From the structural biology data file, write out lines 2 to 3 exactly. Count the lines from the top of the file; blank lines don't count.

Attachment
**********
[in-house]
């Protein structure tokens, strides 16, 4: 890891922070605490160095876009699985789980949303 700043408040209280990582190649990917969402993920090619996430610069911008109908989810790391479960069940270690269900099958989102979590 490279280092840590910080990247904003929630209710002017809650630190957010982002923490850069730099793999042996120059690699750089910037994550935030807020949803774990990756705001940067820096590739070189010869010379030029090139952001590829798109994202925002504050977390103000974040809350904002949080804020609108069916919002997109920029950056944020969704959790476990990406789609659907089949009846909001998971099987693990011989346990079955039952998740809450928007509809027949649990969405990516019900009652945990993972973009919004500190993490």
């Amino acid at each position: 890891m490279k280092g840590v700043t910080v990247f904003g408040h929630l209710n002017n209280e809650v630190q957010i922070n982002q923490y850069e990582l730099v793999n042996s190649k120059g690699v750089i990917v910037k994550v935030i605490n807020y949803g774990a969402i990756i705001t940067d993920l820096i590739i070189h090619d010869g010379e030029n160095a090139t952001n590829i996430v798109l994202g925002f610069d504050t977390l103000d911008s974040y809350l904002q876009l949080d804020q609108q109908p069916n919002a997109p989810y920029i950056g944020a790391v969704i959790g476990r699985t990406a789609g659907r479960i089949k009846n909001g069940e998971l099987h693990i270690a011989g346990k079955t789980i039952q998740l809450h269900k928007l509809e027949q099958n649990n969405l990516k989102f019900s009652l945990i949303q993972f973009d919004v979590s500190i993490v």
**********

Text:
């Protein structure tokens, strides 16, 4: 890891922070605490160095876009699985789980949303 700043408040209280990582190649990917969402993920090619996430610069911008109908989810790391479960069940270690269900099958989102979590 490279280092840590910080990247904003929630209710002017809650630190957010982002923490850069730099793999042996120059690699750089910037994550935030807020949803774990990756705001940067820096590739070189010869010379030029090139952001590829798109994202925002504050977390103000974040809350904002949080804020609108069916919002997109920029950056944020969704959790476990990406789609659907089949009846909001998971099987693990011989346990079955039952998740809450928007509809027949649990969405990516019900009652945990993972973009919004500190993490």
């Amino acid at each position: 890891m490279k280092g840590v700043t910080v990247f904003g408040h929630l209710n002017n209280e809650v630190q957010i922070n982002q923490y850069e990582l730099v793999n042996s190649k120059g690699v750089i990917v910037k994550v935030i605490n807020y949803g774990a969402i990756i705001t940067d993920l820096i590739i070189h090619d010869g010379e030029n160095a090139t952001n590829i996430v798109l994202g925002f610069d504050t977390l103000d911008s974040y809350l904002q876009l949080d804020q609108q109908p069916n919002a997109p989810y920029i950056g944020a790391v969704i959790g476990r699985t990406a789609g659907r479960i089949k009846n909001g069940e998971l099987h693990i270690a011989g346990k079955t789980i039952q998740l809450h269900k928007l509809e027949q099958n649990n969405l990516k989102f019900s009652l945990i949303q993972f973009d919004v979590s500190i993490v």